Kingdom Hearts 3 Review

Warning: This review will contain spoilers for previous games
So, it’s been 14 years since Kingdom Hearts II came out. A lot has happened in that time. Australia has had more Prime Ministers than I care to count. Final Fantasy Versus XIII was announced, split into a bunch of games, completely retooled and then eventually Final Fantasy XV came out. I graduated both high school and university. Seven other Kingdom Hearts games and three compilation releases of those games came out.
There’s a lot to catch up on and, every single one of those games is important to this one. Yes, even the mobile one. You don’t get to skip that one or at least the compilation of cutscenes in the 2.8 compilation release. Basically, the setup goes a little something like this.

Sora, having failed to become a Keyblade Master and nearly falling to the darkness, is now super weak (a good excuse to be level 1 again). This, of course, means he has to go out on a new journey to regain his strength for the coming battle between light and darkness. He also needs to find the other six ‘guardians of light’ who, with himself, will make seven lights to fight the thirteen darknesses, which is Xehanort’s team of… Other Xehanort’s from various times through history, except for the ones that are from now, and just kind of have a piece of him in them corrupting their hearts and slowly turning them into more Xehanort’s so he has his army of 13 darknesses in order to create the χ-Blade (the χ is pronounced chi, like the Greek letter, get it?).
Also, Kairi and Axel wield keyblades now, Axel isn’t Axel, he’s Lea, because all of the previous Organization XIII were restored to their Somebody’s instead of their Nobody’s after Kingdom Hearts II with Sora releasing their hearts and bodies. Except for the ones that went back to Xehanort and are Nobody’s again. Riku and Mickey are also teamed up and everyone is trying to find all the Birth By Sleep heroes who are either in darkness or asleep or… Both, kind of?
Listen. I can’t explain all of this. There’s so much, I’m so tired, I don’t have enough of a word limit so what you need to know is: Sora’s weak, Xehanort means business for real this time (honest), everyone has a new outfit with a lot of plaid in it.
And so, Sora sets off on a new journey in his new duds to a bunch of new and old Disney worlds.


The story elements of the Disney worlds themselves really shine through when the game is allowed to tell an original story. For example, the Toy Story world presents a story that even Pixar had a hand in and is now being called by all involved the official Toy Story 2.5. Otherwise, you’d better have hoped you saw the movie the world was based on, because Sora will generally be very unimportant to the plot of the movie and you’ll spend most of your time trying to follow along with events that have been shown entirely off screen. Even if they’re super important.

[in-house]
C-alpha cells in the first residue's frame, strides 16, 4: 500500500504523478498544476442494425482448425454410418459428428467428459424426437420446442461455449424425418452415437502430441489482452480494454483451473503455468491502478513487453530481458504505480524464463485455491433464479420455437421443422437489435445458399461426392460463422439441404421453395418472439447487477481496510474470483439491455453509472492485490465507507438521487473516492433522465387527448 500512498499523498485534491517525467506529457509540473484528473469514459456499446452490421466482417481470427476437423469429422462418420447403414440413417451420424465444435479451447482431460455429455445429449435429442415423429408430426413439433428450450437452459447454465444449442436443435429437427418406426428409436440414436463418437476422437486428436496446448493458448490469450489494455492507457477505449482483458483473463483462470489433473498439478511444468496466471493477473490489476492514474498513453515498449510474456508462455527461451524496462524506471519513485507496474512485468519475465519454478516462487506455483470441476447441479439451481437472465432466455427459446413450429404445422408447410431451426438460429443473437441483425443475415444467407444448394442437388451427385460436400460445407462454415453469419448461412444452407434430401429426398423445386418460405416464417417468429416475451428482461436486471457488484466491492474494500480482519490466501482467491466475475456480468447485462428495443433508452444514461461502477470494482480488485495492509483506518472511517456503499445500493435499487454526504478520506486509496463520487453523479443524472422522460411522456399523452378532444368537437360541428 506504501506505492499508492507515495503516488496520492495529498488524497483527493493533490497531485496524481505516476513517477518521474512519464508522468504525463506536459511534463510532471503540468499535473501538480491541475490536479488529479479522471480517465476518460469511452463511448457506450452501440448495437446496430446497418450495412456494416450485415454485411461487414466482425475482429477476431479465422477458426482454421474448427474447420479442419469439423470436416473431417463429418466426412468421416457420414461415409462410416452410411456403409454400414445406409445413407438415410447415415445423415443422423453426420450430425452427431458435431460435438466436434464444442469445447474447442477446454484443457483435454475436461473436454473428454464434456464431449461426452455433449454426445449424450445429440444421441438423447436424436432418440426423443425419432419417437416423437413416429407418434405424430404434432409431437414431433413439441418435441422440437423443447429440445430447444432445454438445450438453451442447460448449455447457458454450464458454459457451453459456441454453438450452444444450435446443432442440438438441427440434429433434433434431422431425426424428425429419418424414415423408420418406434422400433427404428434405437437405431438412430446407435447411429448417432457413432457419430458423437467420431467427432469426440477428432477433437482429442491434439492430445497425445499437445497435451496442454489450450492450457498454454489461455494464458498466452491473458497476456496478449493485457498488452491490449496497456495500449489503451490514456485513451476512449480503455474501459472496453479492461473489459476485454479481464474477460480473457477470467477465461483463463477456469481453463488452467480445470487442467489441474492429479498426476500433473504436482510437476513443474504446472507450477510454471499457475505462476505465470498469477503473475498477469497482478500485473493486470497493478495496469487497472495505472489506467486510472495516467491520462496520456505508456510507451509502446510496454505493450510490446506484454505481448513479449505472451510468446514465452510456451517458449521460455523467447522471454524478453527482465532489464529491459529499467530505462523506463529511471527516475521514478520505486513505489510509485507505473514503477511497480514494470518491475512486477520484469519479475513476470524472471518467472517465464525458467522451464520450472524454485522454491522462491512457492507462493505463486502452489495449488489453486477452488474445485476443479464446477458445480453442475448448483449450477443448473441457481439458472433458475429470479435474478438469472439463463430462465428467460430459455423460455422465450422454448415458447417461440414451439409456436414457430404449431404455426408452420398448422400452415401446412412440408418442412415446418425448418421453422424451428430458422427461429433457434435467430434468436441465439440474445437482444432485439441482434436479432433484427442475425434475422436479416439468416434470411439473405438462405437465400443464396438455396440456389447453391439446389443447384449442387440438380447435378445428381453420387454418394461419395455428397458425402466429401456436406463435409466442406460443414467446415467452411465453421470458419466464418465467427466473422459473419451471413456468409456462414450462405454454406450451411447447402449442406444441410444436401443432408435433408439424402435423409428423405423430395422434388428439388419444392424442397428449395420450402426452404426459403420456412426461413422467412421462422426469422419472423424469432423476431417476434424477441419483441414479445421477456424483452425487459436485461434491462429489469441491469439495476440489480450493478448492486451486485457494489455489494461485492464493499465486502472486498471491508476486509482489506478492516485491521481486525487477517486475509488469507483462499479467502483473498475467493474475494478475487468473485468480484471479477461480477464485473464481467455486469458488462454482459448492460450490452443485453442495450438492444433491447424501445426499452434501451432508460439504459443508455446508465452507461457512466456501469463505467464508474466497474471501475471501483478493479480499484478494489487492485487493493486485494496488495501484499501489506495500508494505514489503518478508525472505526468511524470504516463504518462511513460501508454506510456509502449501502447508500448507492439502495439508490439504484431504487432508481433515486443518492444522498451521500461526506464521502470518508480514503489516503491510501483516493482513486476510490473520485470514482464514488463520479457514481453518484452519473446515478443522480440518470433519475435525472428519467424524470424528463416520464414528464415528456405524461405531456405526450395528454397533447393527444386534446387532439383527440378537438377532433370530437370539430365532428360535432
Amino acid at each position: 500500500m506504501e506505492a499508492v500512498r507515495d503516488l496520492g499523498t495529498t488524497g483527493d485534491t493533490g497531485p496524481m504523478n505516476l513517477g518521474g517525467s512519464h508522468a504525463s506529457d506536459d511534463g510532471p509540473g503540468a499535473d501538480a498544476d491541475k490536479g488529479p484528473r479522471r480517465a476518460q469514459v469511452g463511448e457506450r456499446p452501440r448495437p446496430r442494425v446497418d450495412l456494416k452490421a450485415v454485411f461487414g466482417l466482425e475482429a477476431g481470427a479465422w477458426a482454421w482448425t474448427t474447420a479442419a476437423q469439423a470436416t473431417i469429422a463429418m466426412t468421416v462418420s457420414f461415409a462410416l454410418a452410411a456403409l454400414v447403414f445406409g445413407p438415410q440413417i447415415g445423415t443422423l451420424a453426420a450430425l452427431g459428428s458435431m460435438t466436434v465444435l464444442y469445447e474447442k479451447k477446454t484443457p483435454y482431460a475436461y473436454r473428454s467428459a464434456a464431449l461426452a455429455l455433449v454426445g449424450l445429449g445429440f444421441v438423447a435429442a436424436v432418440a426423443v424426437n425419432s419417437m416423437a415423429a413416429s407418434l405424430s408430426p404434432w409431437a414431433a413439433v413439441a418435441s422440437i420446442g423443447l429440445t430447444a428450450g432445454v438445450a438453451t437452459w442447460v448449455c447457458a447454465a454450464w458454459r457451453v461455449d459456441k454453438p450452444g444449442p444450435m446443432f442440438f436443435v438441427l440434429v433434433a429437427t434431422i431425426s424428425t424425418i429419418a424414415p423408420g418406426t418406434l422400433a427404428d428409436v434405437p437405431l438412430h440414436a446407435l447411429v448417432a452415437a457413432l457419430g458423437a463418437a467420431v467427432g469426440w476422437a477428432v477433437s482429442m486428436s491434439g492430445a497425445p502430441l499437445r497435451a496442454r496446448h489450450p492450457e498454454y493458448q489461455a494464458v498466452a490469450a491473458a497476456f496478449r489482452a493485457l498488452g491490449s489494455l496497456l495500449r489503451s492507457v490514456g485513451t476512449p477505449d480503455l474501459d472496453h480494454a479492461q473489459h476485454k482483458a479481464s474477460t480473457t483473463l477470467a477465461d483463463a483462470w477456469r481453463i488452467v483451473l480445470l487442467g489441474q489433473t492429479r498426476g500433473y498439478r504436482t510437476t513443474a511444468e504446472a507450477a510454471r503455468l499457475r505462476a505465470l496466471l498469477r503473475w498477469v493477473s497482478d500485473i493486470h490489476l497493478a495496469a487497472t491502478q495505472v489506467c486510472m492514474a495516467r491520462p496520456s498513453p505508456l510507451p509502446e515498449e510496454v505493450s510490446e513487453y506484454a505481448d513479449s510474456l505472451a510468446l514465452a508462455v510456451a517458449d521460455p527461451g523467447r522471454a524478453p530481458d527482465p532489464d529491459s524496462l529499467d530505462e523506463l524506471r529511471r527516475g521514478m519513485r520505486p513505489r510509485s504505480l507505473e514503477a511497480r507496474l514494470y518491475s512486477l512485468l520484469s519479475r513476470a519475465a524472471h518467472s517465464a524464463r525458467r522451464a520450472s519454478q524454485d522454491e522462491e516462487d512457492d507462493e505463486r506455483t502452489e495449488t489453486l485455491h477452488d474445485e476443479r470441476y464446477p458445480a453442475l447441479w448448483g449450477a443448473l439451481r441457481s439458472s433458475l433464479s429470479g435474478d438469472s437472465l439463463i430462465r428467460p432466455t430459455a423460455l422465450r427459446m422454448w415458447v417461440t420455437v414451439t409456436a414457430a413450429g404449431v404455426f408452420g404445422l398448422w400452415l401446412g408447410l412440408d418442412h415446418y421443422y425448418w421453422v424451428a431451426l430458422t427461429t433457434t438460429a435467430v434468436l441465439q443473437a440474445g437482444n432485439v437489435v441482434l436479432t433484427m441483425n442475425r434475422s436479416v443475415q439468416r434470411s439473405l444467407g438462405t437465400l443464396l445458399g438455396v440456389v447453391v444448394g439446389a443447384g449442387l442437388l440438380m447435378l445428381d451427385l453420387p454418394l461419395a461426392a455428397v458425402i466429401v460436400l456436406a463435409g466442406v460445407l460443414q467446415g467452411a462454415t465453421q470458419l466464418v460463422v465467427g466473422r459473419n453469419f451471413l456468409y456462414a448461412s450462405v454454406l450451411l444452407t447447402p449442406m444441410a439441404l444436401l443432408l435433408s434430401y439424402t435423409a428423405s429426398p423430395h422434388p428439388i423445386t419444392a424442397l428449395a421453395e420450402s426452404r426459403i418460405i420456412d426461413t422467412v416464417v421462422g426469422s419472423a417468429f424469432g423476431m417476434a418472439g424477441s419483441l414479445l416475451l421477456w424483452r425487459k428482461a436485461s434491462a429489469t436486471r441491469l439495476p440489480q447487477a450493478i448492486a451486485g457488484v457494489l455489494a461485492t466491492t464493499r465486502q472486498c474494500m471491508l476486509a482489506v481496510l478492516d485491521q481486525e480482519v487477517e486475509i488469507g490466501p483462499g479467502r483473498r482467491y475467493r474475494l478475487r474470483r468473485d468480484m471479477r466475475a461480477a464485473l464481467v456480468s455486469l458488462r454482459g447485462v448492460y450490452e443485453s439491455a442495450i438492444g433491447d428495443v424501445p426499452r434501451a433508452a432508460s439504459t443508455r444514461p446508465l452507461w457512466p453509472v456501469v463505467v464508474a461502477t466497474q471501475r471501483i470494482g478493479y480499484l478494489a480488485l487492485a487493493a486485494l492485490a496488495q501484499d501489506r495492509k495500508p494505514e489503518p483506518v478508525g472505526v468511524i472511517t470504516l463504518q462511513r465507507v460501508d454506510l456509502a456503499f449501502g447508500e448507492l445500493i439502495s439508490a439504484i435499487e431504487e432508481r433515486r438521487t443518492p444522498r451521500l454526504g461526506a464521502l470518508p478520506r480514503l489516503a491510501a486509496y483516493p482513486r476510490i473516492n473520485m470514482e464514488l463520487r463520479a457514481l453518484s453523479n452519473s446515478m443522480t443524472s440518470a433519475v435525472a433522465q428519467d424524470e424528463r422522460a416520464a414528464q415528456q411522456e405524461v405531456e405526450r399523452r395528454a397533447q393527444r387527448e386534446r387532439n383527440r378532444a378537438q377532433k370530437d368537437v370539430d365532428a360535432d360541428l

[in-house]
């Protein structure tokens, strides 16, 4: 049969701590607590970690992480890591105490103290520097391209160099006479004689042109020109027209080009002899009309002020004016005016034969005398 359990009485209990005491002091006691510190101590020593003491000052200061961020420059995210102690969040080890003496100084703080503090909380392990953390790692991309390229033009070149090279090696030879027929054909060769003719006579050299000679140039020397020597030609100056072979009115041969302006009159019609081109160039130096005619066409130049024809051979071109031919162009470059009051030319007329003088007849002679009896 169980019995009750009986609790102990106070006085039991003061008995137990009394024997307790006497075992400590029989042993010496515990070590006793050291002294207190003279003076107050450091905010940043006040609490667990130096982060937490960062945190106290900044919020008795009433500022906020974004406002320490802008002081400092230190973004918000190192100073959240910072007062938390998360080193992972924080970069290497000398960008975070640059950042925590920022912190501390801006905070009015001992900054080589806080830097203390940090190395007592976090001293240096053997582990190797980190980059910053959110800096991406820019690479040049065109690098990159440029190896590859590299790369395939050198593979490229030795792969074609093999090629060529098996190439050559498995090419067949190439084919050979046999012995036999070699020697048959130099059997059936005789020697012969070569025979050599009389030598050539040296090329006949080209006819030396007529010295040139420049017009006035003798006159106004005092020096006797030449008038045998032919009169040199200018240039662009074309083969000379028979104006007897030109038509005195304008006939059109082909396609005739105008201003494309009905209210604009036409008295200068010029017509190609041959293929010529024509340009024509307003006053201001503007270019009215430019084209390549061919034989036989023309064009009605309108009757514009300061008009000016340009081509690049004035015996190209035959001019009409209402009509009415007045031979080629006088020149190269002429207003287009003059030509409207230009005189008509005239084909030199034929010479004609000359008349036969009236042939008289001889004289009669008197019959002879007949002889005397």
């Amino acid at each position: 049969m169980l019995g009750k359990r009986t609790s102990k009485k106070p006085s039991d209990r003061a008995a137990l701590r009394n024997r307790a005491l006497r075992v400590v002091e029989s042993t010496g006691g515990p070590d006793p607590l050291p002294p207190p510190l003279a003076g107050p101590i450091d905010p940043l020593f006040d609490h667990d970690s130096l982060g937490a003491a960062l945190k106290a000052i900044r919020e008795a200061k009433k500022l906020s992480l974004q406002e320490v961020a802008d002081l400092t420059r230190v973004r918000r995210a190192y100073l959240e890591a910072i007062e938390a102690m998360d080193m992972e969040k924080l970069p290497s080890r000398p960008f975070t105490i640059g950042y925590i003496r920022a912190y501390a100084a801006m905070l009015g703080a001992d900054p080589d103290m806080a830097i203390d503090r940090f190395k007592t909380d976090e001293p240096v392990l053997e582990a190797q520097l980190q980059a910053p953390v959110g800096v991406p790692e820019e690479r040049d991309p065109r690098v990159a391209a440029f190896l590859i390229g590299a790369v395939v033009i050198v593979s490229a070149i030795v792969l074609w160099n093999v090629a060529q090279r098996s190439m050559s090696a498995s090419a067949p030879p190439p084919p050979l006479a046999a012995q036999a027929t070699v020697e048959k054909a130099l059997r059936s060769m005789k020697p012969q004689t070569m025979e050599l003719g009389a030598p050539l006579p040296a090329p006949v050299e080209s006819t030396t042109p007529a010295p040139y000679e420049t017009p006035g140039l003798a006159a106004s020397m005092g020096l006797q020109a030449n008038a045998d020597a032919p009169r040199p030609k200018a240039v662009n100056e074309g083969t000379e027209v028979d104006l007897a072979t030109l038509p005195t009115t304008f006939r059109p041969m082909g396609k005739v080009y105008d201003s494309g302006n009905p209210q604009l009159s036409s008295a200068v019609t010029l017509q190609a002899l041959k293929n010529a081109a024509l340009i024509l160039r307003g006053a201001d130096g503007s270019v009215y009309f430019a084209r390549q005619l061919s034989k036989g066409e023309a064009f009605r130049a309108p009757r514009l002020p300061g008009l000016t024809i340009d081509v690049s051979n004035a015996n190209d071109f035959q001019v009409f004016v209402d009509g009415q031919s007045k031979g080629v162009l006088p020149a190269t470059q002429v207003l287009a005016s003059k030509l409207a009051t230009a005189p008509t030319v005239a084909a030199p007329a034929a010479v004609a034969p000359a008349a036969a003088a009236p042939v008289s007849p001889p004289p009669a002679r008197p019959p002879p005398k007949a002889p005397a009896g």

Though while Sora can’t follow a lot of the main Disney movie stories, it’s okay because he’s given plenty to do within the worlds.
The battle is the obvious thing. Heartless, Nobody’s and Unversed are all back. Thankfully, so are most of Sora’s skills from previous games, the most noticeable of which is Flowmotion from the 3DS title, Dream Drop Distance. This allows the player to easily traverse the environment in a parkour style while also allowing them to deliver all kinds of creative combo attacks to their enemies. Running up walls, spinning around poles, doing sweet flips off every surface, it’s a lot of fun and, along with longer combos, it really makes battle feel sleek and lively.

Form changes also make a return, with each Keyblade offering a different sort of ‘ultimate ability’. For example, the Monster’s Inc. Keyblade changes into a set of claws and from there, with a high enough combo, the Keyblade transforms again into dual yo-yo’s. With teeth!
At any time, one of your party members, whether that’s Goofy or Donald or the guest party member for the world, will offer a combo attack of some kind.
And on top of those, there’s also Attraction attacks which… Aren’t explained, like the other attacks, Sora just somehow has the ability to summon rides from Disney World as flashy attacks now, somehow?
Keep in mind all of these are available out the gate, and all of them are assigned to one button. It’s possible to cycle through them to choose which ability you’d like, if any, but this, along with learning the basics and also having the ability to use magic and summons, can be overwhelming to a new player. Though for people who like having every option available to them, it can make for some stunning combos and attacks.
The worlds are also littered with other fun things, various minigames, Hidden Mickey’s (like in the theme park) but called ‘Lucky Emblems’ in this game which can be photographed, also, there’s a phone/camera! You can take selfies! It’s very cute! There’s also classic ‘Game and Watch‘ style minigames to play and collect, as well as ingredients which can be used to cook meals for buffs, think Final Fantasy XV style.
This game has as much content as it does confusing story beats, and I got a good 35 hours out of it though I easily could have gotten more if I explored every last avenue open to me, like Gummy Ship quests. Unfortunately I still do not understand how the Gummy Ship works, all these years later.
I can say in all honesty both my younger self and current self is more than happy with this conclusion to the Xehanort saga. My younger self for finally getting some closure, and my older self for that closure being gorgeous to look at and beautiful to play through, even if there are a few little hiccups here and there.